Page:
In a statement to the Emerald, the university said Cahill’s study showed an “anomaly” and that the majority of retention packages campus-wide have been negotiated with women and faculty of color over the past five years.
“Mr. Cahill’s analysis is on a set of only around 20 retention cases that occurred in a single department at the university over a decade,” the statement read. “This is simply too small of a data set to draw a reliable conclusion on a matter of such importance.”
According to a declaration to the District Court, Cahill said the study analyzed every retention raise offered to tenure-track faculty in the psychology department over a decade. Twenty-one out of the 26 retention raises were given to men and only five to women, which Cahill said resulted in a “highly statistically significant” pay gap between men and women.
UO spokesperson Saul Hubbard said the university’s stance on this issue is also reflected in Reed’s letter — that UO believes and operates knowing that discrimination is wrong and is prohibited on the basis of gender. Reed said in a letter that the “most successful” faculty members in the psychology department happen to be male and so a gender imbalance in retention raises was “fully justified.”
Freyd proposed that the university change its current practice of retention raises by offering individuals of the same rank and seniority a raise when one person in the department is offered one for retention purposes. This would equalize the salary disparity between men and women, she said, as studies show that men have traditionally received and considered more outside offers than women.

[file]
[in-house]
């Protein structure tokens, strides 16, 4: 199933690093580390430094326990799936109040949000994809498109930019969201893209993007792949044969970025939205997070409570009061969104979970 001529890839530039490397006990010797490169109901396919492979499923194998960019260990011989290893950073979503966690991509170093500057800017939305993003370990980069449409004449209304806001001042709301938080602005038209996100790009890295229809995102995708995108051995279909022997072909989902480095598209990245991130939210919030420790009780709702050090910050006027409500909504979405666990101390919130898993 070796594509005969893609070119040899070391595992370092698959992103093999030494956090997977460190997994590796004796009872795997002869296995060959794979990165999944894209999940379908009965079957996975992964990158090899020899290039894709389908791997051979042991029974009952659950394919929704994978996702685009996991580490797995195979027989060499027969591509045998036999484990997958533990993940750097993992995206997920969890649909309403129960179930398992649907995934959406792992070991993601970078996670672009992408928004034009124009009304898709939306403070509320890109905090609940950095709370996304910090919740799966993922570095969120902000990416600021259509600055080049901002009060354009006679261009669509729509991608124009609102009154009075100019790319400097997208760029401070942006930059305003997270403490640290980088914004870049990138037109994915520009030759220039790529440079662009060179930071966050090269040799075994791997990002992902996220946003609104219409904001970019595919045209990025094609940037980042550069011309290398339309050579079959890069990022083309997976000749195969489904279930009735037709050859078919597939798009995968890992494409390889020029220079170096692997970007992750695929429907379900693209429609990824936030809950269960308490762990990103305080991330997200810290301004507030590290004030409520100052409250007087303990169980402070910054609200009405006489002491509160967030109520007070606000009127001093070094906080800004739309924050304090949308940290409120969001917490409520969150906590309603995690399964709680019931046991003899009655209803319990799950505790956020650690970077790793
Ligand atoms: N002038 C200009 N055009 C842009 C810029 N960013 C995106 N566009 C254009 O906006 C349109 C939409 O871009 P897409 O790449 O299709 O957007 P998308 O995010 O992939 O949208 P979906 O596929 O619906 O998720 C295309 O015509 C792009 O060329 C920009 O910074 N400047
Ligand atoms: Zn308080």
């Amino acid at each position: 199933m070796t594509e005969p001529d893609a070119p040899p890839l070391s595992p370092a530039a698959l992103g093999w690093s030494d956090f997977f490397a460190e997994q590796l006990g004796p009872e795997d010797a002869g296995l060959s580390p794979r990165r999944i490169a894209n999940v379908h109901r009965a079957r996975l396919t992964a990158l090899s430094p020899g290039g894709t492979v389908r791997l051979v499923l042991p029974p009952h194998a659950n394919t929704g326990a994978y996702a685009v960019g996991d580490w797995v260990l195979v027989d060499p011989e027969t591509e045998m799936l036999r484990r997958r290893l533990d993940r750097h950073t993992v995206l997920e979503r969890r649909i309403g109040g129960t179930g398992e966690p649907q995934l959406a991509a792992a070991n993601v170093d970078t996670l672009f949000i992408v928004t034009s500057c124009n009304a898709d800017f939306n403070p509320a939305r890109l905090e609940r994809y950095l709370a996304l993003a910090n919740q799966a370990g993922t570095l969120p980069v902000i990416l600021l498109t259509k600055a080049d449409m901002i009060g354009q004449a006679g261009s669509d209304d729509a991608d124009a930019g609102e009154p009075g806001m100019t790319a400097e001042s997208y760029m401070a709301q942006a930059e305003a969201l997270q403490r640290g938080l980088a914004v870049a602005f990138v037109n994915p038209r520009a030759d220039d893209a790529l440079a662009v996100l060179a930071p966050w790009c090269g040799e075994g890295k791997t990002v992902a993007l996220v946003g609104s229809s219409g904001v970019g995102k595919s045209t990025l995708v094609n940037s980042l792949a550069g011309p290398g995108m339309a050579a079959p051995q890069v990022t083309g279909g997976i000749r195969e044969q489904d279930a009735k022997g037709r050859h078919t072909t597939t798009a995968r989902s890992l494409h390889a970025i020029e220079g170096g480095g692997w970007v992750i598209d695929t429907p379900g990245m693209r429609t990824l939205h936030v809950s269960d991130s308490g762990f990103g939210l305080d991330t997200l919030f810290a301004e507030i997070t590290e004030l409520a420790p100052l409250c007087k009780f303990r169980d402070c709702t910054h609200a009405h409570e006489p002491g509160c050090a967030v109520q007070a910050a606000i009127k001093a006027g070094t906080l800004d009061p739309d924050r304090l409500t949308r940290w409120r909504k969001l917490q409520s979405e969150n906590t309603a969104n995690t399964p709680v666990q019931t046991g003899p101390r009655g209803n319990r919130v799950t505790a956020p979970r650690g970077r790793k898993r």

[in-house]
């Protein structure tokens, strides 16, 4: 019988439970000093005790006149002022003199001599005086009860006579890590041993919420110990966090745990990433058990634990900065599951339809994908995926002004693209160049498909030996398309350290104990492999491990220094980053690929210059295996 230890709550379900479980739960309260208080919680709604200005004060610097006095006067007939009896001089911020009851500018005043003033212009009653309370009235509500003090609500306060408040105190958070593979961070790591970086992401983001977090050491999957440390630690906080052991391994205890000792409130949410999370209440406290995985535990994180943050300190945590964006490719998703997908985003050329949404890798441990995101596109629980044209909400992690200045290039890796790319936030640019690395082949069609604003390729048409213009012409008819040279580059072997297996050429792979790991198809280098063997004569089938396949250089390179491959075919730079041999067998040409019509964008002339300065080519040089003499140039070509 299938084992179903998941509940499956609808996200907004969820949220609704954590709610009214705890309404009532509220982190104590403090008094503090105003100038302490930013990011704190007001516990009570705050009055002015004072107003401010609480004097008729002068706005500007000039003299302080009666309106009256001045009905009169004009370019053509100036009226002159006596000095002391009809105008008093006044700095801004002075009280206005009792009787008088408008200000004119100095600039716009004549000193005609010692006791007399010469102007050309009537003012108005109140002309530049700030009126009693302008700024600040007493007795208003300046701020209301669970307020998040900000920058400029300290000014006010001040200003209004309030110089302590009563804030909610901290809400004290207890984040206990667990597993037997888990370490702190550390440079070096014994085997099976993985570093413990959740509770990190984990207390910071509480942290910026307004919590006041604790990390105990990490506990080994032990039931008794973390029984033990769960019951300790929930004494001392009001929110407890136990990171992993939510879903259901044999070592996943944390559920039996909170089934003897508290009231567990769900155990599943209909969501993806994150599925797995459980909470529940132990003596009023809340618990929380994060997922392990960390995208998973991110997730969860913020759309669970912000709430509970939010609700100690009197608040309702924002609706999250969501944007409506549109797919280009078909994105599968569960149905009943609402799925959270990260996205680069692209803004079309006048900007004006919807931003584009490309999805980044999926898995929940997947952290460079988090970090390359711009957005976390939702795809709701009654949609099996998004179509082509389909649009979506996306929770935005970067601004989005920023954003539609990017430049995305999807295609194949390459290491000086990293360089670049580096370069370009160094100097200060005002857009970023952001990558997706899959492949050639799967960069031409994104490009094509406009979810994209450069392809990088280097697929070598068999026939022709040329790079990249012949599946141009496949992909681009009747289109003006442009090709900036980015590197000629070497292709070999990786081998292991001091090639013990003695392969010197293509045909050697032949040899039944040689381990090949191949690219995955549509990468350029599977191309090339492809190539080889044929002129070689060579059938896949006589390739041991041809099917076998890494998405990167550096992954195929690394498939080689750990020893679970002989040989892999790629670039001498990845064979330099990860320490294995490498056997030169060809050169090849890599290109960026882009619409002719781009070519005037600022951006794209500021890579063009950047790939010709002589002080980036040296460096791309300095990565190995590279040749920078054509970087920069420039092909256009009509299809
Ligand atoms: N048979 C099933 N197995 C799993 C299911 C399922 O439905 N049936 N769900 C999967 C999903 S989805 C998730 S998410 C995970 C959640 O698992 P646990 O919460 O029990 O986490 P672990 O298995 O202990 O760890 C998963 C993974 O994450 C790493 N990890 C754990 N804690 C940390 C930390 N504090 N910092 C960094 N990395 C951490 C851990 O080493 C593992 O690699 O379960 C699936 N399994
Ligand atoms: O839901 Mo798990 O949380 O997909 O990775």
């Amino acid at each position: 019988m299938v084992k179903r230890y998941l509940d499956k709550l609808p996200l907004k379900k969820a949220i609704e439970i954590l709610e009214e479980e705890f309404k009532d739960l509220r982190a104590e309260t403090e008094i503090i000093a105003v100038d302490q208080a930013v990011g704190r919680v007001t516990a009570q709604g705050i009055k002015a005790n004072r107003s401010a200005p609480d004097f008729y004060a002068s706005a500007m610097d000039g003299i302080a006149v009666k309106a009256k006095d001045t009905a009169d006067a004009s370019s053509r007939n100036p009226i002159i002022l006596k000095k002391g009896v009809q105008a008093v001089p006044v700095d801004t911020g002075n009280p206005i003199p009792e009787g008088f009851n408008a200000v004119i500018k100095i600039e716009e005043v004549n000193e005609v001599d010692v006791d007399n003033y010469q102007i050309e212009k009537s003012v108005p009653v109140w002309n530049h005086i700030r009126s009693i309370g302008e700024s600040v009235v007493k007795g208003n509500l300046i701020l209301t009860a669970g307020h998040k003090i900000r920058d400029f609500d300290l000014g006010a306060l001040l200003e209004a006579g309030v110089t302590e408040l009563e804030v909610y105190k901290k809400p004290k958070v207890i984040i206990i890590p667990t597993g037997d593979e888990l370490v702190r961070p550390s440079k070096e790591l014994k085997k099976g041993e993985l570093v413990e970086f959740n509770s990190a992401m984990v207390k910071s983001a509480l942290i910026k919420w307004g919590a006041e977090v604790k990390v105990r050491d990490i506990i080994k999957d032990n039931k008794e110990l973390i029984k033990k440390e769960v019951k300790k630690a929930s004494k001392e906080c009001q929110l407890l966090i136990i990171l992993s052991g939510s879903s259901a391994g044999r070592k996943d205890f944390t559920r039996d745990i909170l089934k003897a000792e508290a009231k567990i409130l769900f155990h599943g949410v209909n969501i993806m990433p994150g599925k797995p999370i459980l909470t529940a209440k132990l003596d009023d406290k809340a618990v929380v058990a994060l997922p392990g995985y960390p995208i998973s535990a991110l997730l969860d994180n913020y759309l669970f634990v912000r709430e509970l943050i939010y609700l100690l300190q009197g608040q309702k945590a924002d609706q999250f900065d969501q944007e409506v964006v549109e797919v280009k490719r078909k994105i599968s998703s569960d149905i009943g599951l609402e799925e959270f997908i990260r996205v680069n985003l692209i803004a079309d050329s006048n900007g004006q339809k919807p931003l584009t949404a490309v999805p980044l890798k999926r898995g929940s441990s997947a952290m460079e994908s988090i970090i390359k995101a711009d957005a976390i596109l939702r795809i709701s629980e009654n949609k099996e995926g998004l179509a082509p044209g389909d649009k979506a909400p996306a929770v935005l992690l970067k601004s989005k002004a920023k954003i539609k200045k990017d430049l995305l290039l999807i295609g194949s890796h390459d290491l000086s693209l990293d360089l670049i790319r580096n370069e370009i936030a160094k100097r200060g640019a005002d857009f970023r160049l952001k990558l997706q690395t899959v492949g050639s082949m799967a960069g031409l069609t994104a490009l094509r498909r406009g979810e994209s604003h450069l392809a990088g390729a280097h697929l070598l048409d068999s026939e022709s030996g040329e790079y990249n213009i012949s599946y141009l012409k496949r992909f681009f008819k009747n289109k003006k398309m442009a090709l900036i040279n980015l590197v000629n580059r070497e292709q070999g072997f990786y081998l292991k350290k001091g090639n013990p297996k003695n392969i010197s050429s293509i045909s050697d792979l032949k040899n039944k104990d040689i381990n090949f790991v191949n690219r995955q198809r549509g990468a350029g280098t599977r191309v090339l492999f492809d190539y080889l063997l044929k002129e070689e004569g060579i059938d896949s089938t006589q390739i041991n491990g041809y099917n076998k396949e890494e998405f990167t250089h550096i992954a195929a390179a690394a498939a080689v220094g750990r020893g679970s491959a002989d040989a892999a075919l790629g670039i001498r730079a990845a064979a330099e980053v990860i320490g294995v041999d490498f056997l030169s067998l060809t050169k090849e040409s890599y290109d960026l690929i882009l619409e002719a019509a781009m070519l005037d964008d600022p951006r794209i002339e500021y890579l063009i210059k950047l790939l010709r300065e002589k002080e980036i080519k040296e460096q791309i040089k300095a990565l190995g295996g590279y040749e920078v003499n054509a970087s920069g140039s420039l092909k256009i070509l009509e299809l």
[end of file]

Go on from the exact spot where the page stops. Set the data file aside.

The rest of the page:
The university rejected this idea, saying it fundamentally disagrees that retention practices are impacted by gender bias. UO echoed Ninth Circuit Judge Lawrence VanDyke’s statement that Freyd’s proposed solution would hinder its ability to compete with universities and cause a “brain drain,” meaning all the best faculty would leave if retention raises were conducted in this manner.
In a statement to the Emerald, the university wrote that the proposed alternative was “unworkable and unaffordable.” UO Law Professor Beatrice Dohrn said this is no excuse.
“In pure legal terms, ‘can't afford’ is never a justification for discrimination. More importantly, it's a pathetic argument to say it's too expensive to not discriminate,” she said. “The university's making all these efforts about diversity, equity and inclusion; well, this is equity.”
‘Gutting’ the Equal Pay Act
Ninth Circuit Court Judge Jay Bybee wrote in the court's majority opinion that a UO victory in this case would “gut the Equal Pay Act for all but the most perfunctory of tasks.” According to Middleton, the university’s proposed argument would not only affect university faculty but virtually all professions.
“The same idea would carry over to most professional jobs,” Middleton said. “There might be two different criminal defense lawyers, but they work on different cases, they work in different jurisdictions... nobody's job is identical, unless maybe you're on a factory floor.”
In her 34 years as a UO professor, Freyd said she was constantly compared to her colleagues through required performance evaluations, merit review processes and promotion processes.
“I had a meeting with the deans when they gave me a series of reasons that they didn't want to change my salary, and nothing remotely like this idea of different jobs came up,” Freyd said. “So my experience was very disorienting and almost gaslighting, like: ‘What do you mean? You're always comparing me.’”